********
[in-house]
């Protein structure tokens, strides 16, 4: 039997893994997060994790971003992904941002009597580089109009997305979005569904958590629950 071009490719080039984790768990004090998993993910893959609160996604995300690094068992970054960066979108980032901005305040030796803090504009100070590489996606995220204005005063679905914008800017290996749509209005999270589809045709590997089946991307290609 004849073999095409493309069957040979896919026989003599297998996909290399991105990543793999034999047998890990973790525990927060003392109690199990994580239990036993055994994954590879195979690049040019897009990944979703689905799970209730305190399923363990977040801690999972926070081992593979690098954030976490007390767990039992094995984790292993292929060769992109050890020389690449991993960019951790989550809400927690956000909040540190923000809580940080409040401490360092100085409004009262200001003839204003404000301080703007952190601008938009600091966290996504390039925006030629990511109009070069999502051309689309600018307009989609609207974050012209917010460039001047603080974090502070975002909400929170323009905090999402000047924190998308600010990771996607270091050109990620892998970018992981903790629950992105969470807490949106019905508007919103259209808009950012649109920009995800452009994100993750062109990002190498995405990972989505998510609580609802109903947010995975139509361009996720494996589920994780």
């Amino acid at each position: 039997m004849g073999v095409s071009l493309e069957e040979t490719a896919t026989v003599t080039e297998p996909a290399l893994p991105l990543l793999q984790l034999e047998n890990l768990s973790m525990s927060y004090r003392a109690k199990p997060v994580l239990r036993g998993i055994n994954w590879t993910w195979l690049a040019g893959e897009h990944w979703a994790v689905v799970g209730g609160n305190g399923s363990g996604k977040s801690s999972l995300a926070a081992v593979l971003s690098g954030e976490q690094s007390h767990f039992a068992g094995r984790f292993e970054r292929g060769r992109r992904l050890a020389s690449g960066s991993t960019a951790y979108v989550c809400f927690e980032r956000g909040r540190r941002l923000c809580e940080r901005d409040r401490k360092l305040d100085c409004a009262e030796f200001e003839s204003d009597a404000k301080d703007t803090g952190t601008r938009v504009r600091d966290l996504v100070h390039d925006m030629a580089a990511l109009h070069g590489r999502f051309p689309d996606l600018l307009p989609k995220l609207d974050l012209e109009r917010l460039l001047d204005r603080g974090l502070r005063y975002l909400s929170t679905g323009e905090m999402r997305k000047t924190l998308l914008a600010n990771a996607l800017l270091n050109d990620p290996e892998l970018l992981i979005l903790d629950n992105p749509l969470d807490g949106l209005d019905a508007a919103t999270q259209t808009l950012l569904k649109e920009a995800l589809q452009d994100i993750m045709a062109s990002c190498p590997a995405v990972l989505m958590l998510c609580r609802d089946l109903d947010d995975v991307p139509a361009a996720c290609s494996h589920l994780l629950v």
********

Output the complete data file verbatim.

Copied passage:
[in-house]
């Protein structure tokens, strides 16, 4: 039997893994997060994790971003992904941002009597580089109009997305979005569904958590629950 071009490719080039984790768990004090998993993910893959609160996604995300690094068992970054960066979108980032901005305040030796803090504009100070590489996606995220204005005063679905914008800017290996749509209005999270589809045709590997089946991307290609 004849073999095409493309069957040979896919026989003599297998996909290399991105990543793999034999047998890990973790525990927060003392109690199990994580239990036993055994994954590879195979690049040019897009990944979703689905799970209730305190399923363990977040801690999972926070081992593979690098954030976490007390767990039992094995984790292993292929060769992109050890020389690449991993960019951790989550809400927690956000909040540190923000809580940080409040401490360092100085409004009262200001003839204003404000301080703007952190601008938009600091966290996504390039925006030629990511109009070069999502051309689309600018307009989609609207974050012209917010460039001047603080974090502070975002909400929170323009905090999402000047924190998308600010990771996607270091050109990620892998970018992981903790629950992105969470807490949106019905508007919103259209808009950012649109920009995800452009994100993750062109990002190498995405990972989505998510609580609802109903947010995975139509361009996720494996589920994780």
């Amino acid at each position: 039997m004849g073999v095409s071009l493309e069957e040979t490719a896919t026989v003599t080039e297998p996909a290399l893994p991105l990543l793999q984790l034999e047998n890990l768990s973790m525990s927060y004090r003392a109690k199990p997060v994580l239990r036993g998993i055994n994954w590879t993910w195979l690049a040019g893959e897009h990944w979703a994790v689905v799970g209730g609160n305190g399923s363990g996604k977040s801690s999972l995300a926070a081992v593979l971003s690098g954030e976490q690094s007390h767990f039992a068992g094995r984790f292993e970054r292929g060769r992109r992904l050890a020389s690449g960066s991993t960019a951790y979108v989550c809400f927690e980032r956000g909040r540190r941002l923000c809580e940080r901005d409040r401490k360092l305040d100085c409004a009262e030796f200001e003839s204003d009597a404000k301080d703007t803090g952190t601008r938009v504009r600091d966290l996504v100070h390039d925006m030629a580089a990511l109009h070069g590489r999502f051309p689309d996606l600018l307009p989609k995220l609207d974050l012209e109009r917010l460039l001047d204005r603080g974090l502070r005063y975002l909400s929170t679905g323009e905090m999402r997305k000047t924190l998308l914008a600010n990771a996607l800017l270091n050109d990620p290996e892998l970018l992981i979005l903790d629950n992105p749509l969470d807490g949106l209005d019905a508007a919103t999270q259209t808009l950012l569904k649109e920009a995800l589809q452009d994100i993750m045709a062109s990002c190498p590997a995405v990972l989505m958590l998510c609580r609802d089946l109903d947010d995975v991307p139509a361009a996720c290609s494996h589920l994780l629950v």